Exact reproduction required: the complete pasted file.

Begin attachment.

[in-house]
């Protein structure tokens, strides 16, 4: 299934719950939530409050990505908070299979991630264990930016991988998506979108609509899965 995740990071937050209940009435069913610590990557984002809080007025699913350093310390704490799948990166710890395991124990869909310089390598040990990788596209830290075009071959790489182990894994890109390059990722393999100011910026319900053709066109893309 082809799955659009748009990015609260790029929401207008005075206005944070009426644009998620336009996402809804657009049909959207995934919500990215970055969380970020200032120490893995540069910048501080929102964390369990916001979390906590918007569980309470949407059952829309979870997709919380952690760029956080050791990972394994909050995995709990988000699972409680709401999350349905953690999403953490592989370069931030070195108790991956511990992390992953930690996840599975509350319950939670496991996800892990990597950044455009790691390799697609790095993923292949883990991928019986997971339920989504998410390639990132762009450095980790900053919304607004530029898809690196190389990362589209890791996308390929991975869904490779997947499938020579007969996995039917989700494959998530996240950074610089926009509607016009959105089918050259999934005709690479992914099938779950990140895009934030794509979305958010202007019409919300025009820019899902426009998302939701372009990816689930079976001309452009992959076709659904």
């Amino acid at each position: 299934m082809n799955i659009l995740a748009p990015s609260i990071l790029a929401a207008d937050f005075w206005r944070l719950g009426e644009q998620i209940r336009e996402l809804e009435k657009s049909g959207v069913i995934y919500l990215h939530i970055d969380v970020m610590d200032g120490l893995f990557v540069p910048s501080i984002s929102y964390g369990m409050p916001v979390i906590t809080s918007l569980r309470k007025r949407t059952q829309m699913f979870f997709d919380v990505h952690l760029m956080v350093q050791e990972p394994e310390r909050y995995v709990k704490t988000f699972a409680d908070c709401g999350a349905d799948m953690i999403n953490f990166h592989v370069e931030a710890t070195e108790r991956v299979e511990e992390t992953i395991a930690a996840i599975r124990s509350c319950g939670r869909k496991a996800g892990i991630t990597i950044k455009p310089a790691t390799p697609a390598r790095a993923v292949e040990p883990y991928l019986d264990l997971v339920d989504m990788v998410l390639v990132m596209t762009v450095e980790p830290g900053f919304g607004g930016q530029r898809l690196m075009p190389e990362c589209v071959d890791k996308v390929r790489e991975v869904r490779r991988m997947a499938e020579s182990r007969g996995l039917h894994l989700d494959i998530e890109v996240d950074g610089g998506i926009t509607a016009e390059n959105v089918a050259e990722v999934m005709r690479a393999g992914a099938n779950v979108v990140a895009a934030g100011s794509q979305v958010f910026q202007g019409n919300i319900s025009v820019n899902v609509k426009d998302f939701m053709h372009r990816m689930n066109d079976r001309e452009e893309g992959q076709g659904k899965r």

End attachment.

[in-house]
């Protein structure tokens, strides 16, 4: 299934719950939530409050990505908070299979991630264990930016991988998506979108609509899965 995740990071937050209940009435069913610590990557984002809080007025699913350093310390704490799948990166710890395991124990869909310089390598040990990788596209830290075009071959790489182990894994890109390059990722393999100011910026319900053709066109893309 082809799955659009748009990015609260790029929401207008005075206005944070009426644009998620336009996402809804657009049909959207995934919500990215970055969380970020200032120490893995540069910048501080929102964390369990916001979390906590918007569980309470949407059952829309979870997709919380952690760029956080050791990972394994909050995995709990988000699972409680709401999350349905953690999403953490592989370069931030070195108790991956511990992390992953930690996840599975509350319950939670496991996800892990990597950044455009790691390799697609790095993923292949883990991928019986997971339920989504998410390639990132762009450095980790900053919304607004530029898809690196190389990362589209890791996308390929991975869904490779997947499938020579007969996995039917989700494959998530996240950074610089926009509607016009959105089918050259999934005709690479992914099938779950990140895009934030794509979305958010202007019409919300025009820019899902426009998302939701372009990816689930079976001309452009992959076709659904």
């Amino acid at each position: 299934m082809n799955i659009l995740a748009p990015s609260i990071l790029a929401a207008d937050f005075w206005r944070l719950g009426e644009q998620i209940r336009e996402l809804e009435k657009s049909g959207v069913i995934y919500l990215h939530i970055d969380v970020m610590d200032g120490l893995f990557v540069p910048s501080i984002s929102y964390g369990m409050p916001v979390i906590t809080s918007l569980r309470k007025r949407t059952q829309m699913f979870f997709d919380v990505h952690l760029m956080v350093q050791e990972p394994e310390r909050y995995v709990k704490t988000f699972a409680d908070c709401g999350a349905d799948m953690i999403n953490f990166h592989v370069e931030a710890t070195e108790r991956v299979e511990e992390t992953i395991a930690a996840i599975r124990s509350c319950g939670r869909k496991a996800g892990i991630t990597i950044k455009p310089a790691t390799p697609a390598r790095a993923v292949e040990p883990y991928l019986d264990l997971v339920d989504m990788v998410l390639v990132m596209t762009v450095e980790p830290g900053f919304g607004g930016q530029r898809l690196m075009p190389e990362c589209v071959d890791k996308v390929r790489e991975v869904r490779r991988m997947a499938e020579s182990r007969g996995l039917h894994l989700d494959i998530e890109v996240d950074g610089g998506i926009t509607a016009e390059n959105v089918a050259e990722v999934m005709r690479a393999g992914a099938n779950v979108v990140a895009a934030g100011s794509q979305v958010f910026q202007g019409n919300i319900s025009v820019n899902v609509k426009d998302f939701m053709h372009r990816m689930n066109d079976r001309e452009e893309g992959q076709g659904k899965r």